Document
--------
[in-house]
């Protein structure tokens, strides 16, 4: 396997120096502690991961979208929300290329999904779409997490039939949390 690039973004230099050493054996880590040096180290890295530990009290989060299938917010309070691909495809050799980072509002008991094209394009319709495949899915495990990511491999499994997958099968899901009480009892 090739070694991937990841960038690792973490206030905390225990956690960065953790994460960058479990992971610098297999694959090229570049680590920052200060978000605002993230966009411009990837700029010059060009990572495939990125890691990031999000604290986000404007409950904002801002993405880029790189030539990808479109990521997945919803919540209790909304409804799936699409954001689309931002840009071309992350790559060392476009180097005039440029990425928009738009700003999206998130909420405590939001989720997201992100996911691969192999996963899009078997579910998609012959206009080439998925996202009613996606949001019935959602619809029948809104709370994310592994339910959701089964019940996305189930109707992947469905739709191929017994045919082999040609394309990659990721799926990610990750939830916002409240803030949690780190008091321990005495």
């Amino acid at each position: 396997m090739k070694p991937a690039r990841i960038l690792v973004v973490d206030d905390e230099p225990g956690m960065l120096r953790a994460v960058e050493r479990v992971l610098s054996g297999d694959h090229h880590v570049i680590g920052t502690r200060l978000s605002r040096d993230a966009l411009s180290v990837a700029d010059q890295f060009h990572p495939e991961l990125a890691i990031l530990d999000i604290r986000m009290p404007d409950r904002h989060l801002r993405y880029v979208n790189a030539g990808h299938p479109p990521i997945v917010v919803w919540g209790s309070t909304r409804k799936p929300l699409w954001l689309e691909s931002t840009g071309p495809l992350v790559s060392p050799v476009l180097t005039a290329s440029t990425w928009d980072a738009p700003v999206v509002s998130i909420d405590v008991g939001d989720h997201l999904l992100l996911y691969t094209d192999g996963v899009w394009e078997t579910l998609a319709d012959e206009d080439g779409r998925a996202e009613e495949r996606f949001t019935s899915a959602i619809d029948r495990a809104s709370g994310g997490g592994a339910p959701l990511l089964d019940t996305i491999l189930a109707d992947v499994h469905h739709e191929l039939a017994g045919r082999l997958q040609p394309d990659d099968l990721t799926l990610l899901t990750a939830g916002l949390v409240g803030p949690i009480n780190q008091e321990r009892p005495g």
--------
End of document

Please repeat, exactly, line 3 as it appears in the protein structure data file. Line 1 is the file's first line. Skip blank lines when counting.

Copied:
């Amino acid at each position: 396997m090739k070694p991937a690039r990841i960038l690792v973004v973490d206030d905390e230099p225990g956690m960065l120096r953790a994460v960058e050493r479990v992971l610098s054996g297999d694959h090229h880590v570049i680590g920052t502690r200060l978000s605002r040096d993230a966009l411009s180290v990837a700029d010059q890295f060009h990572p495939e991961l990125a890691i990031l530990d999000i604290r986000m009290p404007d409950r904002h989060l801002r993405y880029v979208n790189a030539g990808h299938p479109p990521i997945v917010v919803w919540g209790s309070t909304r409804k799936p929300l699409w954001l689309e691909s931002t840009g071309p495809l992350v790559s060392p050799v476009l180097t005039a290329s440029t990425w928009d980072a738009p700003v999206v509002s998130i909420d405590v008991g939001d989720h997201l999904l992100l996911y691969t094209d192999g996963v899009w394009e078997t579910l998609a319709d012959e206009d080439g779409r998925a996202e009613e495949r996606f949001t019935s899915a959602i619809d029948r495990a809104s709370g994310g997490g592994a339910p959701l990511l089964d019940t996305i491999l189930a109707d992947v499994h469905h739709e191929l039939a017994g045919r082999l997958q040609p394309d990659d099968l990721t799926l990610l899901t990750a939830g916002l949390v409240g803030p949690i009480n780190q008091e321990r009892p005495g």